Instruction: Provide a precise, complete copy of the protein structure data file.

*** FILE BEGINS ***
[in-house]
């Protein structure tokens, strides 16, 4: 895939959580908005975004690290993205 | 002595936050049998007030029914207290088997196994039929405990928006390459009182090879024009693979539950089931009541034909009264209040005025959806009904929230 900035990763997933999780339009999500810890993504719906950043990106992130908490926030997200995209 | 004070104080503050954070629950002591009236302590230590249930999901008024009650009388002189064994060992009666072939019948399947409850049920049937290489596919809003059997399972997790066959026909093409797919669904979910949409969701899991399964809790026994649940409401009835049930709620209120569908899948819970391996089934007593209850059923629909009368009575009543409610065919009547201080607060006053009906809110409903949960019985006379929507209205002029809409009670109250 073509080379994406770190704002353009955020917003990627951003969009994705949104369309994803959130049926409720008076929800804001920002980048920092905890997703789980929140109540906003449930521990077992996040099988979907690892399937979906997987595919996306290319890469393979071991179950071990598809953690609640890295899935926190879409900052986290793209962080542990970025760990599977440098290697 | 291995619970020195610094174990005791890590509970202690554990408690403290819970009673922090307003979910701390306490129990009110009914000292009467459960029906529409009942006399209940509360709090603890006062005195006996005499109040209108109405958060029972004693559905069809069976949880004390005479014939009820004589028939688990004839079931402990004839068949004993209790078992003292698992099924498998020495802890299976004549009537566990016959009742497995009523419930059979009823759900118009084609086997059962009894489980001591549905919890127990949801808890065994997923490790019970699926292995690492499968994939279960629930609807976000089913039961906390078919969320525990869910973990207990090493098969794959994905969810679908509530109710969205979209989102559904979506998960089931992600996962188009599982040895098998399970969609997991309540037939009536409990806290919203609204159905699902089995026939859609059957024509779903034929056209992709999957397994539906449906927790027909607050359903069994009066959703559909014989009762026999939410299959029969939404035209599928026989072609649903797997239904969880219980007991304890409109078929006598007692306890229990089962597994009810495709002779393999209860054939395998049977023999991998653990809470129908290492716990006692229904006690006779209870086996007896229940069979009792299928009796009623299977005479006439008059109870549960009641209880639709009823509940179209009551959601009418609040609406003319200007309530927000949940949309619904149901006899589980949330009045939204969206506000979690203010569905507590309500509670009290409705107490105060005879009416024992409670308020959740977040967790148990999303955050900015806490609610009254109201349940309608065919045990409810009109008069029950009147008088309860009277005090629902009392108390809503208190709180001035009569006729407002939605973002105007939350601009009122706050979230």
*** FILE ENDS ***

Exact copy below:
[in-house]
């Protein structure tokens, strides 16, 4: 895939959580908005975004690290993205 | 002595936050049998007030029914207290088997196994039929405990928006390459009182090879024009693979539950089931009541034909009264209040005025959806009904929230 900035990763997933999780339009999500810890993504719906950043990106992130908490926030997200995209 | 004070104080503050954070629950002591009236302590230590249930999901008024009650009388002189064994060992009666072939019948399947409850049920049937290489596919809003059997399972997790066959026909093409797919669904979910949409969701899991399964809790026994649940409401009835049930709620209120569908899948819970391996089934007593209850059923629909009368009575009543409610065919009547201080607060006053009906809110409903949960019985006379929507209205002029809409009670109250 073509080379994406770190704002353009955020917003990627951003969009994705949104369309994803959130049926409720008076929800804001920002980048920092905890997703789980929140109540906003449930521990077992996040099988979907690892399937979906997987595919996306290319890469393979071991179950071990598809953690609640890295899935926190879409900052986290793209962080542990970025760990599977440098290697 | 291995619970020195610094174990005791890590509970202690554990408690403290819970009673922090307003979910701390306490129990009110009914000292009467459960029906529409009942006399209940509360709090603890006062005195006996005499109040209108109405958060029972004693559905069809069976949880004390005479014939009820004589028939688990004839079931402990004839068949004993209790078992003292698992099924498998020495802890299976004549009537566990016959009742497995009523419930059979009823759900118009084609086997059962009894489980001591549905919890127990949801808890065994997923490790019970699926292995690492499968994939279960629930609807976000089913039961906390078919969320525990869910973990207990090493098969794959994905969810679908509530109710969205979209989102559904979506998960089931992600996962188009599982040895098998399970969609997991309540037939009536409990806290919203609204159905699902089995026939859609059957024509779903034929056209992709999957397994539906449906927790027909607050359903069994009066959703559909014989009762026999939410299959029969939404035209599928026989072609649903797997239904969880219980007991304890409109078929006598007692306890229990089962597994009810495709002779393999209860054939395998049977023999991998653990809470129908290492716990006692229904006690006779209870086996007896229940069979009792299928009796009623299977005479006439008059109870549960009641209880639709009823509940179209009551959601009418609040609406003319200007309530927000949940949309619904149901006899589980949330009045939204969206506000979690203010569905507590309500509670009290409705107490105060005879009416024992409670308020959740977040967790148990999303955050900015806490609610009254109201349940309608065919045990409810009109008069029950009147008088309860009277005090629902009392108390809503208190709180001035009569006729407002939605973002105007939350601009009122706050979230």